According to The Social Security Administration
, over 40% of single and 20% of married seniors rely upon Social Security checks for at least 90% of their monthly income. For seniors on tight budgets, it might appear counterintuitive to spend money on an extended warranty after managing to budget for essentials as new phones, TV sets, or washing machines. But at the same time, the additional protection may help senior citizens budget better if it covers unexpected repair expenses.
Why Seniors Should Compare Extended Warranties
It’s not difficult to find stories from seniors experiencing problems with the extended warranty that they purchased to protect them. As an example, AARP reported
that a senior couple paid $500 for a TV extended warranty from a major electronics chain. Before the warranty expired, they noticed ghost images on the screen, a problem that TV techs will refer to as burn-in.
Sadly, their warranty specifically excluded this problem, even though it may result from watching one TV channel too much. Nothing in their user’s manual ever warned them against only watching one channel, so they had hardly misused their TV set. In this case, the couple received enough press and attention to motivate the chain to replace their TV set; however, other people might not have gotten that lucky.
How Can Seniors Buy Good Extended Warranties?
Of course, nobody should have to depend upon luck to get an extended warranty to cover reasonable problems. In response, AARP offered some suggestions to help other seniors make sure they spend their carefully budgeted money on a high-quality, dependable:
- Read the warranty: Lots of people feel pressured to buy extended warranties when they check out with their purchase. That’s why it’s always a good idea to research brands in advance. This research should include researching common issues with the product and ensuring the warranty will cover them.
- Compare warranties: Nothing forces people to buy the protection offered at the store. According to AARP, store warranties actually tend to cost more than third-party warranties and don’t always offer better value. As an example, Upsie offers extended warranties on TVs, electronics, and major appliances. They also allow people to purchase them after they buy a new and sometimes, a used product.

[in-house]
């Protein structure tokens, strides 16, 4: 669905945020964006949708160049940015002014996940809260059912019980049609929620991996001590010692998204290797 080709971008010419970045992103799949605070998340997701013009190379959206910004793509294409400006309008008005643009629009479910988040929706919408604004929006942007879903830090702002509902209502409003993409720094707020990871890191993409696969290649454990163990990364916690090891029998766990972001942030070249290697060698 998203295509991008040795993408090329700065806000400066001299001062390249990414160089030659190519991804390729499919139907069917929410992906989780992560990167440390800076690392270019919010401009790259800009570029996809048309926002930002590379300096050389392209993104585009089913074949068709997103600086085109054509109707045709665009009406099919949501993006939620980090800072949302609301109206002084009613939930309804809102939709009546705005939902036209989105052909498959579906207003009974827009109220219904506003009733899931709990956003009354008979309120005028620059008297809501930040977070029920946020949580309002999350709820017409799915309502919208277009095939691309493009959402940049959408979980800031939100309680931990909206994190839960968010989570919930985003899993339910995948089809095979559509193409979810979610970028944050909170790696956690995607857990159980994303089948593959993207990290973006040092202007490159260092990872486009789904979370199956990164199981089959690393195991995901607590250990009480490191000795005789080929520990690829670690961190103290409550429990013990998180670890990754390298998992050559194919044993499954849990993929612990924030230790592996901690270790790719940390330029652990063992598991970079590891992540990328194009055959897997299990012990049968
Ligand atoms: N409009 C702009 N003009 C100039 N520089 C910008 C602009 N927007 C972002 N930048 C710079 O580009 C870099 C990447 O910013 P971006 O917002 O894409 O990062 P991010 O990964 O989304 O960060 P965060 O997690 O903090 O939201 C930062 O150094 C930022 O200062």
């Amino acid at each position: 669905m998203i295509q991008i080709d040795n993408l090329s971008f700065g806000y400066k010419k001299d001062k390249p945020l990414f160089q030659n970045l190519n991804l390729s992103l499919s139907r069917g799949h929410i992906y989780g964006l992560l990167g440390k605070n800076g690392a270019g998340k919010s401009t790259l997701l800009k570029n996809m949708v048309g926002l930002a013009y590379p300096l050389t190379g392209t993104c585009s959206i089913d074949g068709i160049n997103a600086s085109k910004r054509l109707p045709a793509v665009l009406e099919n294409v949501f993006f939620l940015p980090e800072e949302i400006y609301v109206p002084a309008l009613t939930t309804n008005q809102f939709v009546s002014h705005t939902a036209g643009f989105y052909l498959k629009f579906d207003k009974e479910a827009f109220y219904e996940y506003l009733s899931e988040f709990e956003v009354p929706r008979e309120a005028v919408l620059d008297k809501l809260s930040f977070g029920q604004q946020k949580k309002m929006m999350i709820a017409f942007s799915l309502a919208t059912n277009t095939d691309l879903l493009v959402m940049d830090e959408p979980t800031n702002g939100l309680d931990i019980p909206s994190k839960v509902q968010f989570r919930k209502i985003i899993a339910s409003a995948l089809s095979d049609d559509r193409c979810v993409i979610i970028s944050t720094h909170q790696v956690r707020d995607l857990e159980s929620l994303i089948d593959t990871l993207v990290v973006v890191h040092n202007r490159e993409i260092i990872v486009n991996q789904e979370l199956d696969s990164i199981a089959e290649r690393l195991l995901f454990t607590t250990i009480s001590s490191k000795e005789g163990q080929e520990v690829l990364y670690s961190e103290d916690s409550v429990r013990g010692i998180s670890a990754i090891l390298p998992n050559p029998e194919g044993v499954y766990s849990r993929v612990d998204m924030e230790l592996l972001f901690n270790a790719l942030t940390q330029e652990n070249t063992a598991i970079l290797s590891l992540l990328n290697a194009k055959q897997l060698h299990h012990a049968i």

- Compare warranty prices: AARP says that extended warranties shouldn’t cost more than about half the price of major repairs. Good warranties should also provide clear and transparent prices.
- Check out the customer service: Besides the types and number of repairs they cover, good warranties also provide good customer service. Customers should have an easy time reaching customer service. Additionally the service reps should provide helpful guidance to help resolve problems.
Comparing Third-Party Warranties
Sometimes, salespeople will put a lot of pressure on customers to purchase extended warranties when they buy electronics, appliances, and even fitness equipment. At the same time, all consumers can choose to buy their warranty from a third party and should see how warranties from high-quality warranty companies work
With Upsie, it’s as simple as:
- Compare: Using a few clicks to find the product on the warranty page to compare coverage and prices online.
- Buy: Buy the warranty completely online.
- Activate and save: Activating the warranty simply requires entering information about the device. This step also saves the receipt and other information, so there’s no need to keep track of paperwork later.
Afterwards, Upsie customers can always call customer service 24 hours a day, seven days a week to make warranty claims. Upsie warranties generally cost less than manufacturer and store warranties. They also provide the most convenient options for repairs and in some cases, replacements. This way, seniors can buy an affordable extended warranty and experience no-hassle claims should they have any issues with their product.
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